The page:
"....India's Kumbha Mela amply demonstrates that diversity can be self-organized and not anarchic, even on a very large scale. Held every twelve years, this is the world's largest gathering of people, attracting tens of millions of individuals from all corners of India, from all strata of society, and from all kinds of traditions, ethnicities and languages. Yet there is no central organizing body, no 'event manager' to send out invitations or draw up a schedule, nobody in charge to promote it, no centralized registration system to get admitted. Nobody has official authority or ownership of the event, which is spontaneous and 'belongs' to the public domain. Since time immemorial, numerous groups have put up their own mini-townships and millions go as individuals just to participate in the festivities."

How and Why? Rajiv argues in his introduction to the chapter "Order and Chaos":
"Indians tend to be more relaxed in unpredictable situations than westerners. Indians indeed find it natural to engage in non-linear thinking, juxtaposing opposites and tackling complexities that cannot be reduced to simple concepts or terms. They may be said even to thrive on ambiguity, doubt, uncertainty, multitasking, and in the absence of centralized authority and normative codes. .... In the vast canon of classical writings in Sanskrit, we see many context-sensitive and flexible ways of dealing with chaos and difference. The search here is always for balance and equilibrium with the 'rights' of chaos acknowledged. On the other hand, in the creation stories in Genesis and in the Greek classics, there is a constant zero-sum battle between the two poles in which order must triumph."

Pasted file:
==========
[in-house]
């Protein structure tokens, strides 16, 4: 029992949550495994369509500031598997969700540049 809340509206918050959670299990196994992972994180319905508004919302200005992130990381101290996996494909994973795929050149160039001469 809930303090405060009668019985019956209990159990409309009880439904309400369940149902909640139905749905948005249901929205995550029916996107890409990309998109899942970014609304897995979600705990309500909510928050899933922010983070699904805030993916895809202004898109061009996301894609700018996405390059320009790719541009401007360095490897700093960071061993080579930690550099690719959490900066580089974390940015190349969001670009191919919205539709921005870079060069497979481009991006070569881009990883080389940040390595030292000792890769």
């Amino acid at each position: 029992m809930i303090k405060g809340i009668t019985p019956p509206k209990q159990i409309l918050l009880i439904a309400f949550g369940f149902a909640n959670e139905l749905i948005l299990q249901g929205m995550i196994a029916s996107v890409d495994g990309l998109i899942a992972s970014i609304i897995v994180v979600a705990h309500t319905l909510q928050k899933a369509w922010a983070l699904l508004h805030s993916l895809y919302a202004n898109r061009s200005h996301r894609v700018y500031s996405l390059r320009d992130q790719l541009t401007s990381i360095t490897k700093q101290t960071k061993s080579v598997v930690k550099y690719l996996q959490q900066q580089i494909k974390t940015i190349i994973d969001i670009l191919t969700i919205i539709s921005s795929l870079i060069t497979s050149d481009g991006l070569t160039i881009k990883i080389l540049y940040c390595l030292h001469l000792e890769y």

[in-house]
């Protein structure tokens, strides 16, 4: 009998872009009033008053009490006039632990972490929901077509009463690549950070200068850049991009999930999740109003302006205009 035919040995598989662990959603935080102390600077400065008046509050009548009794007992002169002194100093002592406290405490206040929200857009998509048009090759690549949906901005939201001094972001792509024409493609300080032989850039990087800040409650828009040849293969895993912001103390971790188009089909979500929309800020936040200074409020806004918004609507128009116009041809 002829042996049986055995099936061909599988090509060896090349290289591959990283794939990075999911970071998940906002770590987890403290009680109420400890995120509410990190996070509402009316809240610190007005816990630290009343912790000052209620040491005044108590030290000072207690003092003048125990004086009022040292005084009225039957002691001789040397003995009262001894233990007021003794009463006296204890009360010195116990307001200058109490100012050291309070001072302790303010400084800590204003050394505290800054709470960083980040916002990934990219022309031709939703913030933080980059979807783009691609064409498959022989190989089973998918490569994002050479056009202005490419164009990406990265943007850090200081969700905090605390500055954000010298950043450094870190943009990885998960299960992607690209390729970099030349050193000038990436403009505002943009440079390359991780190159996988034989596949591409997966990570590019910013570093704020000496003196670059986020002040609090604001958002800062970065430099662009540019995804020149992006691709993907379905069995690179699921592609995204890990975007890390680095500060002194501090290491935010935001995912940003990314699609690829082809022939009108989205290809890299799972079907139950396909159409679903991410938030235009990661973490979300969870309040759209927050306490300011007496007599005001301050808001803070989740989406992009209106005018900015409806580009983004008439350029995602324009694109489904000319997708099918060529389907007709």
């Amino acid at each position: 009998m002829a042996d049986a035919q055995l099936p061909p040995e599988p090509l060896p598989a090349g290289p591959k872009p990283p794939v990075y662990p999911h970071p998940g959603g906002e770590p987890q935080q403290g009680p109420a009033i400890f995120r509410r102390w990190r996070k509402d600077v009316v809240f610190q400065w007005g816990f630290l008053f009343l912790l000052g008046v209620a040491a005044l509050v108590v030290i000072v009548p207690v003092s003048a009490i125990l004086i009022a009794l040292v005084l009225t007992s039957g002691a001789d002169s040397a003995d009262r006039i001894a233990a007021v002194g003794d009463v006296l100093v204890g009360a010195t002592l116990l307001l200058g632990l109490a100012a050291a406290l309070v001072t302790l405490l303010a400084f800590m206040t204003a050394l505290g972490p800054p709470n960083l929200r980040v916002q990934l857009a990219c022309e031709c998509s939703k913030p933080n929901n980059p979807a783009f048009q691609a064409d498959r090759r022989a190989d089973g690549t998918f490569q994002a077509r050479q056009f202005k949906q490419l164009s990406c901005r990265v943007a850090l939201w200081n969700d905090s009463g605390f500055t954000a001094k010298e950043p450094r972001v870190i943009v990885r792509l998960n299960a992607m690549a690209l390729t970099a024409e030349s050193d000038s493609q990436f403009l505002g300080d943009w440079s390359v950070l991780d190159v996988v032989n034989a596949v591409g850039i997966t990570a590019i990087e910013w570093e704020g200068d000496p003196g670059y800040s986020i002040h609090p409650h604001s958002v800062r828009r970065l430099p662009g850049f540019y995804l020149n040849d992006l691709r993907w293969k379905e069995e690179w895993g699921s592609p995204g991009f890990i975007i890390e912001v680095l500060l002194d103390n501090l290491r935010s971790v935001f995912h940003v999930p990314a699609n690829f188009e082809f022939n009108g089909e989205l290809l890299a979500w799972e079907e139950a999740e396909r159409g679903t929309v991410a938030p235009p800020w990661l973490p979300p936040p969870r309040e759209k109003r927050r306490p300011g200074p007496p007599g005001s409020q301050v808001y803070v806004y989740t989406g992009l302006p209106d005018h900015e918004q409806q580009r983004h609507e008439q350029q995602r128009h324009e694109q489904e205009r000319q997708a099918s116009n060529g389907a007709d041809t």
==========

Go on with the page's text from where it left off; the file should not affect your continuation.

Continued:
Interestingly, the socio-biological systems of beehives and ant colonies, which may appear chaotic to the casual observer has an underlying order. In his brilliant book 'Traffic: why we drive the way we do', Tom Vanderbilt quotes studies that note how vast numbers of ants move without colliding (without a centralized traffic cop ant), which is certainly worthy of emulation by human car drivers. The author notes "looking at the swarm as a whole, one might not see what is driving the movement". The insects have their own Kumbha Mela going, perhaps.

Rahul Gandhi's 'beehive' metaphor may not be unreasonable, but it appears to have been chosen based on an entirely shallow reasoning due to his inability to decipher India's apparent "complexity", which he contrasts with China's 'simplicity'. India can be plausibly compared in certain contexts to a beehive or an ant colony not because of 'chaotic frenzied activity', but because of an certain well-functioning harmonic order underlying the apparent chaos.